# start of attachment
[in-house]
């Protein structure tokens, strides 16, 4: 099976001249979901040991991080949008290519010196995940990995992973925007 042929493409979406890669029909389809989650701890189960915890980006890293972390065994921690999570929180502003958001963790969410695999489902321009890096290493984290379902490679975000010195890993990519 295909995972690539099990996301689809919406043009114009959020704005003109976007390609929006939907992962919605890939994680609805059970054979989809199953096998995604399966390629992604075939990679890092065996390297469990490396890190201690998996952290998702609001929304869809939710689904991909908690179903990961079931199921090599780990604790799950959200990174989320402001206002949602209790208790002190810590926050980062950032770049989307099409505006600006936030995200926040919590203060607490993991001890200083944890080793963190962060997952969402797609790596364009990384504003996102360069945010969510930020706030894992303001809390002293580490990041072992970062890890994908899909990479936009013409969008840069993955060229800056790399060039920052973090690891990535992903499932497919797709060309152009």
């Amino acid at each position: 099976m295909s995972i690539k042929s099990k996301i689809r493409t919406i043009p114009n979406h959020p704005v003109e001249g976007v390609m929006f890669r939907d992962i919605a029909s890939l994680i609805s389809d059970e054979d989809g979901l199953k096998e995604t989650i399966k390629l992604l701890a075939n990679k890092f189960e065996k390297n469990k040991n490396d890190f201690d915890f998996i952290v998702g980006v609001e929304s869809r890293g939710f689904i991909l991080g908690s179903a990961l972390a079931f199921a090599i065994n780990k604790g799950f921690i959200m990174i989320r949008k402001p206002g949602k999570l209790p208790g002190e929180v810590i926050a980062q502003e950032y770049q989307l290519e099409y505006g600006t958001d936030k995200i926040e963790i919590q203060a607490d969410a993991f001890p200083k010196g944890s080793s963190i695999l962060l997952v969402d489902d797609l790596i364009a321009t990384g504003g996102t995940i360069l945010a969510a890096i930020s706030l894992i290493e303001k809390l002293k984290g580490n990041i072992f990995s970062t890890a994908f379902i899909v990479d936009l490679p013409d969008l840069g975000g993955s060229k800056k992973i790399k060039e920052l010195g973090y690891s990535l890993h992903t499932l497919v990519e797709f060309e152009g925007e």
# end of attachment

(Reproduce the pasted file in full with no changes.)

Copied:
[in-house]
């Protein structure tokens, strides 16, 4: 099976001249979901040991991080949008290519010196995940990995992973925007 042929493409979406890669029909389809989650701890189960915890980006890293972390065994921690999570929180502003958001963790969410695999489902321009890096290493984290379902490679975000010195890993990519 295909995972690539099990996301689809919406043009114009959020704005003109976007390609929006939907992962919605890939994680609805059970054979989809199953096998995604399966390629992604075939990679890092065996390297469990490396890190201690998996952290998702609001929304869809939710689904991909908690179903990961079931199921090599780990604790799950959200990174989320402001206002949602209790208790002190810590926050980062950032770049989307099409505006600006936030995200926040919590203060607490993991001890200083944890080793963190962060997952969402797609790596364009990384504003996102360069945010969510930020706030894992303001809390002293580490990041072992970062890890994908899909990479936009013409969008840069993955060229800056790399060039920052973090690891990535992903499932497919797709060309152009």
């Amino acid at each position: 099976m295909s995972i690539k042929s099990k996301i689809r493409t919406i043009p114009n979406h959020p704005v003109e001249g976007v390609m929006f890669r939907d992962i919605a029909s890939l994680i609805s389809d059970e054979d989809g979901l199953k096998e995604t989650i399966k390629l992604l701890a075939n990679k890092f189960e065996k390297n469990k040991n490396d890190f201690d915890f998996i952290v998702g980006v609001e929304s869809r890293g939710f689904i991909l991080g908690s179903a990961l972390a079931f199921a090599i065994n780990k604790g799950f921690i959200m990174i989320r949008k402001p206002g949602k999570l209790p208790g002190e929180v810590i926050a980062q502003e950032y770049q989307l290519e099409y505006g600006t958001d936030k995200i926040e963790i919590q203060a607490d969410a993991f001890p200083k010196g944890s080793s963190i695999l962060l997952v969402d489902d797609l790596i364009a321009t990384g504003g996102t995940i360069l945010a969510a890096i930020s706030l894992i290493e303001k809390l002293k984290g580490n990041i072992f990995s970062t890890a994908f379902i899909v990479d936009l490679p013409d969008l840069g975000g993955s060229k800056k992973i790399k060039e920052l010195g973090y690891s990535l890993h992903t499932l497919v990519e797709f060309e152009g925007e």